Professor Carlo Di Mario explains how a breakthrough technique - renal denervation - is used to help patients whose hypertension is resistant to drugs.

Professor  Carlo Di Mario

Hypertension is a silent killer

A sedentary lifestyle, poor diet and obesity, ageing and stress all contribute to the increasing incidence of hypertension, also known as high blood pressure.

In the UK alone, almost 12 million people each year are treated for hypertension. Probably many more are unaware of the presence of this ‘silent killer’.

Although regular blood pressure testing, which takes only a few moments, can help to identify hypertension in its early stages, often patients do not visit their doctor until it is too late. By then, their heart is already thickened or enlarged; their coronary, carotid or peripheral arteries are narrowed; their aorta is dilated; or they have suffered a stroke.

Diagnosing hypertension

Patients should not be overly concerned if they have a blood pressure higher than the ideal values of 135/85 mmHg, in one test taken by their doctor. It might be what we call ‘white coat hypertension’, where the blood pressure is slightly raised due to fear or nervousness of doctors. One elevated measurement is not enough to start prescribing drugs.

The most reliable method to ensure that the hypertension is real and needs treatment is to perform repeat blood pressure measurements over 24 hours. This is a method now also strongly recommended by the National Institute for Health and Care Excellence (NICE).

Treatment for hypertension

Once it is established that the hypertension is real, NICE recommends starting treatment with drugs called calcium antagonists or ACE-inhibitors. In some cases, depending on the reason for the hypertension, we may start with other drugs called beta-blockers or diuretics.

Often the use of small-to-moderate doses of two or more drugs in combination work better than using a high dose of a single drug alone, which may increase side effects without increasing benefits. Sometimes even a combination of drugs is not sufficient to lower the blood pressure within the desired limits.

Occasionally we have discovered with blood or urine tests and imaging of the patient’s kidneys and surrenal glands that there are relatively rare diseases causing the hypertension. Most often, however, these tests are negative and we are left with a resistant hypertension, uncontrolled or poorly controlled, continuing to damage the heart.

Helping patients with breakthrough renal denervation therapy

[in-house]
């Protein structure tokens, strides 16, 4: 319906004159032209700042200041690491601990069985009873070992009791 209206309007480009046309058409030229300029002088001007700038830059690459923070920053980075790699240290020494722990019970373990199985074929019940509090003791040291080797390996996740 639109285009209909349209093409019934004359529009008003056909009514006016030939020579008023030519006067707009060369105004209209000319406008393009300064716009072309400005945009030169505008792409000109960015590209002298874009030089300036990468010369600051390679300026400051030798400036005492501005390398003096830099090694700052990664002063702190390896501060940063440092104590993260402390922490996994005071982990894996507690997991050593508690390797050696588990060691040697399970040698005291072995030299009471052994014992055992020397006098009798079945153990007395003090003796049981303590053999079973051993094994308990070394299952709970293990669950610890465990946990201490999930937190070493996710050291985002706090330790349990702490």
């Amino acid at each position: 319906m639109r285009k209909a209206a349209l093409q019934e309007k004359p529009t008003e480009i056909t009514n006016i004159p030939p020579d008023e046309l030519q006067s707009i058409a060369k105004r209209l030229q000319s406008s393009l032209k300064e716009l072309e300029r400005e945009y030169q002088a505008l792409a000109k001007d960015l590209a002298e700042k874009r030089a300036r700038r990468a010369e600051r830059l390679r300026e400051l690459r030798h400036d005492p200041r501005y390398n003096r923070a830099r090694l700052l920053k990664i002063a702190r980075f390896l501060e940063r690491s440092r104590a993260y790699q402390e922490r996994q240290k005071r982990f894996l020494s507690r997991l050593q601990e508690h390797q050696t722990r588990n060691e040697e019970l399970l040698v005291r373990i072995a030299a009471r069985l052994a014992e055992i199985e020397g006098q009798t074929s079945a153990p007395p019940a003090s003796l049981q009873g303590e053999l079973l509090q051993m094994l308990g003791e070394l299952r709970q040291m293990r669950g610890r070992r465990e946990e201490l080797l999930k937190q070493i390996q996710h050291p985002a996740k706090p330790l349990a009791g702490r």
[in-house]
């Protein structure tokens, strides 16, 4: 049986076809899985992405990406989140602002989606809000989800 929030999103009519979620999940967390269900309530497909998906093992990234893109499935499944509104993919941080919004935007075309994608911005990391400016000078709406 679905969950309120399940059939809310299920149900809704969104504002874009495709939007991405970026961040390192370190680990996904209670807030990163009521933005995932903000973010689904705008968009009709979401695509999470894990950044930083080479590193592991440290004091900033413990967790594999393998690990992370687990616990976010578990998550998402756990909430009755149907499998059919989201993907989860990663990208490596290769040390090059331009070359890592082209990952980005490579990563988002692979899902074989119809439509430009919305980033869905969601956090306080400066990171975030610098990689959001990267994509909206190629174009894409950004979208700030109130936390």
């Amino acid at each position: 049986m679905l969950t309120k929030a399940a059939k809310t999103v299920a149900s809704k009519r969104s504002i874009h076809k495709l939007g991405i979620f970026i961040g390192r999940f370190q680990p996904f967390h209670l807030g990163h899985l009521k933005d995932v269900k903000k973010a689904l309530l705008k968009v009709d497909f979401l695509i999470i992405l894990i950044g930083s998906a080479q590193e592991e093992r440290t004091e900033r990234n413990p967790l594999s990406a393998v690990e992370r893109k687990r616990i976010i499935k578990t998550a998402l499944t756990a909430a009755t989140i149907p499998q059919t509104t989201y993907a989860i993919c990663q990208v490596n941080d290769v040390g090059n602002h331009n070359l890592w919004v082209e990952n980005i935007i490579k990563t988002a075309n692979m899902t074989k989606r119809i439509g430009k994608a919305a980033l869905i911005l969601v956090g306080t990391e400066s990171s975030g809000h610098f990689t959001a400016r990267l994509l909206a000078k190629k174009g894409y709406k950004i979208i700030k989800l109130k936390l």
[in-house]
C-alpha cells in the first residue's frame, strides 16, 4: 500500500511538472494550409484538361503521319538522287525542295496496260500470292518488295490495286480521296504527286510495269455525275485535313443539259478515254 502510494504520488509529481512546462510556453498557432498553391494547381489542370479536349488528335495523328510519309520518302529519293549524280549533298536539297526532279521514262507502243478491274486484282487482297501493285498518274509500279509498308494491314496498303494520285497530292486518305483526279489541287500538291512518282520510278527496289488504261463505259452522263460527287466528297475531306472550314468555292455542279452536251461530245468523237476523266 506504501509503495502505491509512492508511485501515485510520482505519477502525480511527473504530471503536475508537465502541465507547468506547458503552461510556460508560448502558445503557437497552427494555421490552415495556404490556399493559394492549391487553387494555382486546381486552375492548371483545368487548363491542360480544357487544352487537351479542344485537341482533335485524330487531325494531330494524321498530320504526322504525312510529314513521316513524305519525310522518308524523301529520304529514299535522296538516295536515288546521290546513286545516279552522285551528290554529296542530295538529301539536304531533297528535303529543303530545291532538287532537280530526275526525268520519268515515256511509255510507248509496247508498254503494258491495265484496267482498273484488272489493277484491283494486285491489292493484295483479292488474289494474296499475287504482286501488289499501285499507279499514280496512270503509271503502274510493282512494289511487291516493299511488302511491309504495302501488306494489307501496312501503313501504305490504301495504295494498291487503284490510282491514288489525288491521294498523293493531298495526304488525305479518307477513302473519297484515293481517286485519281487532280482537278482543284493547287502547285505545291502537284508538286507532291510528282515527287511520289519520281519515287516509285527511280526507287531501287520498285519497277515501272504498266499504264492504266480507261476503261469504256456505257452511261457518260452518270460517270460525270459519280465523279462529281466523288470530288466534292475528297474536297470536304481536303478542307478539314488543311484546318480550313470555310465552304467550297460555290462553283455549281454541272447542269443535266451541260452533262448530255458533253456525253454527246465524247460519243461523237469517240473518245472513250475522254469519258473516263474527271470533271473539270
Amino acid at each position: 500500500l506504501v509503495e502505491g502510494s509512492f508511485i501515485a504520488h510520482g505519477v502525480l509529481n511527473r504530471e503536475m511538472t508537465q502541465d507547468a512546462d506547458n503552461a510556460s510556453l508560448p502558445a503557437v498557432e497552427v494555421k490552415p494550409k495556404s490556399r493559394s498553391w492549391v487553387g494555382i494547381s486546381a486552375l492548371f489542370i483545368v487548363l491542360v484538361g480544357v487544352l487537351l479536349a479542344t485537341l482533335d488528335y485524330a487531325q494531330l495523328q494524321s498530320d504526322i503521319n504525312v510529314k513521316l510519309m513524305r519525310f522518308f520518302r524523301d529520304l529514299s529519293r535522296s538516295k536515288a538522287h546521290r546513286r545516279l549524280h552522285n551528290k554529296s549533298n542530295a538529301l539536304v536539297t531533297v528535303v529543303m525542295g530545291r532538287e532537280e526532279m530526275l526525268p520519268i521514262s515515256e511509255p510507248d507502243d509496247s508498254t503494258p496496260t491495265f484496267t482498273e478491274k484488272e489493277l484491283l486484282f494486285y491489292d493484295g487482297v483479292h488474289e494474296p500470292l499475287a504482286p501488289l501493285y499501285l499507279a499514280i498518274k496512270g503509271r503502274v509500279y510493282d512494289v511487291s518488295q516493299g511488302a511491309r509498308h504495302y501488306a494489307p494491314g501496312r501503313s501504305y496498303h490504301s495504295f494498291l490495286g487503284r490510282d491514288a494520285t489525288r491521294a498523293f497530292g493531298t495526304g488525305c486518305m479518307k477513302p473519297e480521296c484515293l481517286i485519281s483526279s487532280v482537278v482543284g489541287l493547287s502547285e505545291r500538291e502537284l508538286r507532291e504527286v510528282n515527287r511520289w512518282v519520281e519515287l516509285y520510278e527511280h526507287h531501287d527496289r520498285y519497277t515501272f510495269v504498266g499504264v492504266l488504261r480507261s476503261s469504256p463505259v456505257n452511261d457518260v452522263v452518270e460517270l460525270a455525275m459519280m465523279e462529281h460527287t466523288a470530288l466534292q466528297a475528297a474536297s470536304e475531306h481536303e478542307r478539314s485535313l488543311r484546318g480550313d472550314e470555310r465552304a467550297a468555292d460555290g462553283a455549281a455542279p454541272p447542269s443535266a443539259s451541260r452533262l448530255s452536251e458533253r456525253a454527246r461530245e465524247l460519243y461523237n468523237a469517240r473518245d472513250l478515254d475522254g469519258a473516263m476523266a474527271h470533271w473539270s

For some patients whose hypertension is resistant to drugs, we can now use a breakthrough technique called renal denervation. This technique is based on the observation that in hypertensive patients, the sympathetic nervous system of the kidneys is overactive, causing the blood vessels to narrow, which in turn, increases blood pressure.

The technique is simple and requires few preliminary tests and just a one-day stay in hospital. A catheter is inserted under local anaesthesia into the femoral artery in the groin and pushed inside the two renal arteries supplying the kidneys. Then, the nerves that go to and from the kidneys are given four to six bursts of radiofrequency current, which reduces the nerve activity and consequently reduces blood pressure.

During the two minutes of radiofrequency discharge, there is some pain in the belly, which is managed with strong intravenous sedatives.

Success rates of renal denervation therapy

The method is very safe and works in more than 90 per cent of cases, with an initial reduction of blood pressure that improves progressively in the first six to 12 months after treatment.

Recent data from a well-conducted randomised trial has shown that the improvement is persistent and blood pressure is reduced by more than 10mmHg up to four years after initial treatment.

Eligibility for renal denervation therapy

To plan the denervation procedure, suitable patients undergo a simple non-invasive radiological test called a multislice CT scan to exclude the presence of renal arterial stenoses and establish the anatomy of the renal arteries.

Under Royal Brompton Hospital’s tight regulations, the need for treatment must be confirmed by a group of hypertension and cardiology specialists.


Professor Carlo Di Mario

Honorary consultant cardiologist